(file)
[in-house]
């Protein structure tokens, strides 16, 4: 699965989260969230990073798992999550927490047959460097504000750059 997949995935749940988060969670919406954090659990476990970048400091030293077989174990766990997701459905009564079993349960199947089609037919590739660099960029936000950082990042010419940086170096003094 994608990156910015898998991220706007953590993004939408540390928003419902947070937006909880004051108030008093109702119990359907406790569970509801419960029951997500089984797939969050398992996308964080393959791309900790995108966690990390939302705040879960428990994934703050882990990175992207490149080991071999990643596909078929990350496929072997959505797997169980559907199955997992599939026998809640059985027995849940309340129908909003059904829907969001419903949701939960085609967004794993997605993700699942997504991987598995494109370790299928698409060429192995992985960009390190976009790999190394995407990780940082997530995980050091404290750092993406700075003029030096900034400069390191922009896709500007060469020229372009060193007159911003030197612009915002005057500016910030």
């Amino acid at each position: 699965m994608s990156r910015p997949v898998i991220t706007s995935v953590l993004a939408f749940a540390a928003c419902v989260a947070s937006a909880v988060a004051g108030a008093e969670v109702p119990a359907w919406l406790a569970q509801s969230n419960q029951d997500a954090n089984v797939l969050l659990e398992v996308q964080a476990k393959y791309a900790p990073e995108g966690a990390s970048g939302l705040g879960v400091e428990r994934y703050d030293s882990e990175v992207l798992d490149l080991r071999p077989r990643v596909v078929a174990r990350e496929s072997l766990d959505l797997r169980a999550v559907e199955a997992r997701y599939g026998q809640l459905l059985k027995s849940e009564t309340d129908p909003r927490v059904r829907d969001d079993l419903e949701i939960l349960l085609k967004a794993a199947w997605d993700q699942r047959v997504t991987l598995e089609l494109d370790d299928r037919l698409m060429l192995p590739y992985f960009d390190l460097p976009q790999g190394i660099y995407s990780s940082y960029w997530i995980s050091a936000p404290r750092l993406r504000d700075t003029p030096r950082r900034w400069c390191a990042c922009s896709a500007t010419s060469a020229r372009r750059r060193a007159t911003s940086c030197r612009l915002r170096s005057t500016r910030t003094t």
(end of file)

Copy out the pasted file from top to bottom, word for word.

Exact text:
[in-house]
């Protein structure tokens, strides 16, 4: 699965989260969230990073798992999550927490047959460097504000750059 997949995935749940988060969670919406954090659990476990970048400091030293077989174990766990997701459905009564079993349960199947089609037919590739660099960029936000950082990042010419940086170096003094 994608990156910015898998991220706007953590993004939408540390928003419902947070937006909880004051108030008093109702119990359907406790569970509801419960029951997500089984797939969050398992996308964080393959791309900790995108966690990390939302705040879960428990994934703050882990990175992207490149080991071999990643596909078929990350496929072997959505797997169980559907199955997992599939026998809640059985027995849940309340129908909003059904829907969001419903949701939960085609967004794993997605993700699942997504991987598995494109370790299928698409060429192995992985960009390190976009790999190394995407990780940082997530995980050091404290750092993406700075003029030096900034400069390191922009896709500007060469020229372009060193007159911003030197612009915002005057500016910030």
């Amino acid at each position: 699965m994608s990156r910015p997949v898998i991220t706007s995935v953590l993004a939408f749940a540390a928003c419902v989260a947070s937006a909880v988060a004051g108030a008093e969670v109702p119990a359907w919406l406790a569970q509801s969230n419960q029951d997500a954090n089984v797939l969050l659990e398992v996308q964080a476990k393959y791309a900790p990073e995108g966690a990390s970048g939302l705040g879960v400091e428990r994934y703050d030293s882990e990175v992207l798992d490149l080991r071999p077989r990643v596909v078929a174990r990350e496929s072997l766990d959505l797997r169980a999550v559907e199955a997992r997701y599939g026998q809640l459905l059985k027995s849940e009564t309340d129908p909003r927490v059904r829907d969001d079993l419903e949701i939960l349960l085609k967004a794993a199947w997605d993700q699942r047959v997504t991987l598995e089609l494109d370790d299928r037919l698409m060429l192995p590739y992985f960009d390190l460097p976009q790999g190394i660099y995407s990780s940082y960029w997530i995980s050091a936000p404290r750092l993406r504000d700075t003029p030096r950082r900034w400069c390191a990042c922009s896709a500007t010419s060469a020229r372009r750059r060193a007159t911003s940086c030197r612009l915002r170096s005057t500016r910030t003094t």